February 05, 1990 12:00 PM

You’re in your backyard when a helicopter thwack-thwacks into your consciousness, then hovers overhead. (A wayward weatherman? A lost traffic reporter?) The chopper quickly starts maneuvering, apparently searching for a clear shot through your trees. (A clear shot?) Suddenly it turns, revealing an open side door with a man leaning out. He’s holding something in front of him, aiming it downward, aiming it…at you! A gun?! A bomb?! Nope. A camera.

Say hello to Jerry Larsen, founder of Air Photo, Inc. Or better yet, wait a few days until he drops by to sell you the photograph he has just taken. The 11-by 14-inch color print of your family homestead can be yours, he says, for only $69.50—oak frame included. Why would you want an aerial photo of your home, you ask? Perhaps for insurance purposes, says Jerry, 49. Or maybe to help a real estate sale. But mostly for reasons sentimental. “People spend more money on their houses than they do on anything else,” he says. “They put out a lot of work on their property, and they get excited about what they see in the photo, their little gardens or whatever.”

Jerry was a Seattle real estate broker five years ago when he took his first bird’s-eye photograph during a sightseeing plane ride with his wife, Toni. As the couple flew over their own two-story home, Jerry fired off a few quick snapshots with surprisingly good results. A few days later he rented a better camera and a helicopter and went aloft to try some pictures over Washington’s high-rent Whidbey Island. Then, armed with a hand-drawn map, he went in search of the homeowners below. “I thought I’d sell 25 or 30 percent of the pictures,” he says. “I sold 40.”

Encouraged, he called his two sisters, fellow real estate agents Dori Pinkston and Sandi O’Neil, and his brother, Leon, a carpenter. The children of working-class parents, they had banded together before in a storm-window business and again in a short-lived wall-plaque company. Though doubtful when Jerry proposed his latest get-rich scheme, “I said I’d give it a try,” says Dori, 48. “Then after the first day, I figured I’d be doubling my income. I quit my other job.”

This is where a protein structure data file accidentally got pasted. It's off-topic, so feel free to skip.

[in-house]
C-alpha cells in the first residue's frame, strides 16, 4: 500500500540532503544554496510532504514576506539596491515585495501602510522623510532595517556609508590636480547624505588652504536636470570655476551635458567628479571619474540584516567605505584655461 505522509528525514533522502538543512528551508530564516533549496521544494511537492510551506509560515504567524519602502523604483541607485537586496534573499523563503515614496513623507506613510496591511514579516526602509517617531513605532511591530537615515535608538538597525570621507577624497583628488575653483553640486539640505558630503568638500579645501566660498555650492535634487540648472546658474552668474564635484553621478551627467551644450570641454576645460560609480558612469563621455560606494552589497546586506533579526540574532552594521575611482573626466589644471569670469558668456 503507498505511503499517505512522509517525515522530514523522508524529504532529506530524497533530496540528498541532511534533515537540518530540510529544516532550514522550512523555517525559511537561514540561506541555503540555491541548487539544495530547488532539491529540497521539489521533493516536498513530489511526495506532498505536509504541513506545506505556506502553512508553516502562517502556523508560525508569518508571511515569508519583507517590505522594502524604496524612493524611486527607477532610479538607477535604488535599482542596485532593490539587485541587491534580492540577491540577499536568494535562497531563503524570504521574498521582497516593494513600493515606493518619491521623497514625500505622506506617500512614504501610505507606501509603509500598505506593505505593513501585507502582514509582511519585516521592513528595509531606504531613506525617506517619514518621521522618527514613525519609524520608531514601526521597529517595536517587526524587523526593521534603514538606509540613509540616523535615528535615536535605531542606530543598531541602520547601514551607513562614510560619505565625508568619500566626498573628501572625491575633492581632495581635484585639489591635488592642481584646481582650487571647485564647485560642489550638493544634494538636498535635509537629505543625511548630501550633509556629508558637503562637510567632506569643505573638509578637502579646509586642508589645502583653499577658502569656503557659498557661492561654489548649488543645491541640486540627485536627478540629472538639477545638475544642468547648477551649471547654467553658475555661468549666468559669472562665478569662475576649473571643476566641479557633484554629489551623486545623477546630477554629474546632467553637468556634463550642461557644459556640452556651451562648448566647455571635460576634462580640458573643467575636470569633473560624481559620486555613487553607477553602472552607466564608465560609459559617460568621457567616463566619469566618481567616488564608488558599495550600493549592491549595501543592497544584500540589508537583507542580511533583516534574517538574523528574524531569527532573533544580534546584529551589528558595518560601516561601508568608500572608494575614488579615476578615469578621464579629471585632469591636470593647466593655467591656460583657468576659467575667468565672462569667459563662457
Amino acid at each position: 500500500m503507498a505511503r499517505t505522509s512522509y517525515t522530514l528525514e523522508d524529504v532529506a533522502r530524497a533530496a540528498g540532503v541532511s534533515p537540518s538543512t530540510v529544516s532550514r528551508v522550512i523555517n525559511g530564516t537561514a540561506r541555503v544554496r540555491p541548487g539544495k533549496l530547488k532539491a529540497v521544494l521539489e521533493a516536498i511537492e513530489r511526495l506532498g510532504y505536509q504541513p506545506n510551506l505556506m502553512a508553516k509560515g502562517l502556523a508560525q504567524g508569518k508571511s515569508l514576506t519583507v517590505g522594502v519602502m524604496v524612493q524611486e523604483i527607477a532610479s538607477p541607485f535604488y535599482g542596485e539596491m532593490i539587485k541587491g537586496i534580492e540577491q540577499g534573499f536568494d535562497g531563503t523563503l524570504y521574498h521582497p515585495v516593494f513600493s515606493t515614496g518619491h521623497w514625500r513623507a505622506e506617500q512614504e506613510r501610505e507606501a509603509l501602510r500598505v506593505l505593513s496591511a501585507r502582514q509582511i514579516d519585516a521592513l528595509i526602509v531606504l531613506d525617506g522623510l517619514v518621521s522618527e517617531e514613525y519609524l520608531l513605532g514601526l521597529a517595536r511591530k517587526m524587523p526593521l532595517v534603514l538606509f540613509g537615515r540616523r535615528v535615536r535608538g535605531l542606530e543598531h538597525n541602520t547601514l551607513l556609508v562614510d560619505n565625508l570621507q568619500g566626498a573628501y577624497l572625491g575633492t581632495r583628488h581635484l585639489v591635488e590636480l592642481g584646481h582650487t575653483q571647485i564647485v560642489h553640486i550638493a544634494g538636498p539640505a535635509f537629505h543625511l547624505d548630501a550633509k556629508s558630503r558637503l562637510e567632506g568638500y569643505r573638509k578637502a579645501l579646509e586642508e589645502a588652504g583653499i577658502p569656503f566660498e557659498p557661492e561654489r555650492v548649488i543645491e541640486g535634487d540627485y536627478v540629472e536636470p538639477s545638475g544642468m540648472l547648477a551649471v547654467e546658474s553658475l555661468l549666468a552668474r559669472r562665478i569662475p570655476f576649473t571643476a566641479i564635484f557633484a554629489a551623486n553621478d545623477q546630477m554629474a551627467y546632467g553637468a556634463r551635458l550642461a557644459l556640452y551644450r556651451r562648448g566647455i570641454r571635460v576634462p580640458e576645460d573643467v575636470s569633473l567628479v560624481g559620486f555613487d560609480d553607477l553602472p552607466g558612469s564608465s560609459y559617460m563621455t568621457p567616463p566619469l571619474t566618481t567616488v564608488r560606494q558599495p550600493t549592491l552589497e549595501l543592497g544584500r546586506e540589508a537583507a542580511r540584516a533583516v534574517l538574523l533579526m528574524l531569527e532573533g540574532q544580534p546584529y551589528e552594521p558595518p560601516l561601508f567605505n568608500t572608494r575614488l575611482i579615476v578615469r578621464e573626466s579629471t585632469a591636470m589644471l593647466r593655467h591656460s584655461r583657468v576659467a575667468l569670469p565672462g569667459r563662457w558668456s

Now Air Photo employs 65 salespeople, three photographers, and operates in a dozen states, plus Canada. The Seattle partners (who make about $70,000 apiece annually) have moved their headquarters out of sister Sandi’s living room and into an office building in suburban Mountlake Terrace. Jerry presides over the partnership, Dori runs the sales department, Sandi is office manager, while Leon heads the Canada operation.

Focusing on larger, upscale homes and waterfront property, Jerry and his cohort have taken more than a quarter-million photographs in the past five years, and they have sold about 62,500 of them. Company business keeps Jerry on the road one week each month, and by 1993, he estimates, Air Photo should be buzzing rooftops in all 50 states.

Although their house-to-house picture-taking keeps customer prices relatively low (doing a single photo on request might cost $400 just for helicopter rental, Jerry notes), the reaction of would-be clients is sometimes tough to gauge. Country singer Merle Haggard was so pleased with the shot of his California ranch that he sent the siblings an autographed picture of himself to show his thanks. Others sometimes decline a photo if it shows that their lawn is brown, and people who live near golf courses are a notoriously tough sell. (“They’re usually executives,” says sales chief Dori. “They move around a lot and don’t get attached to their homes.”) And then there are those who are too attached—like the San Diego resident who aimed a rifle at the Air Photo chopper as it hovered 500 feet above him. “Obviously, our crew left there fast,” says Jerry.

Air Photo has never been sued for invasion of privacy, but it is a sensitive issue. During the processing of one photograph, Jerry remembers discovering two sun-bathers on the back deck of a home. “We looked at it a little closer and asked ourselves, ‘Do these people have clothes on?’ ” he recalls. Uh, no, apparently they didn’t. “We tore that one up without bringing it to the house.”

—Dan Chu, Joni H. Blackman in Seattle

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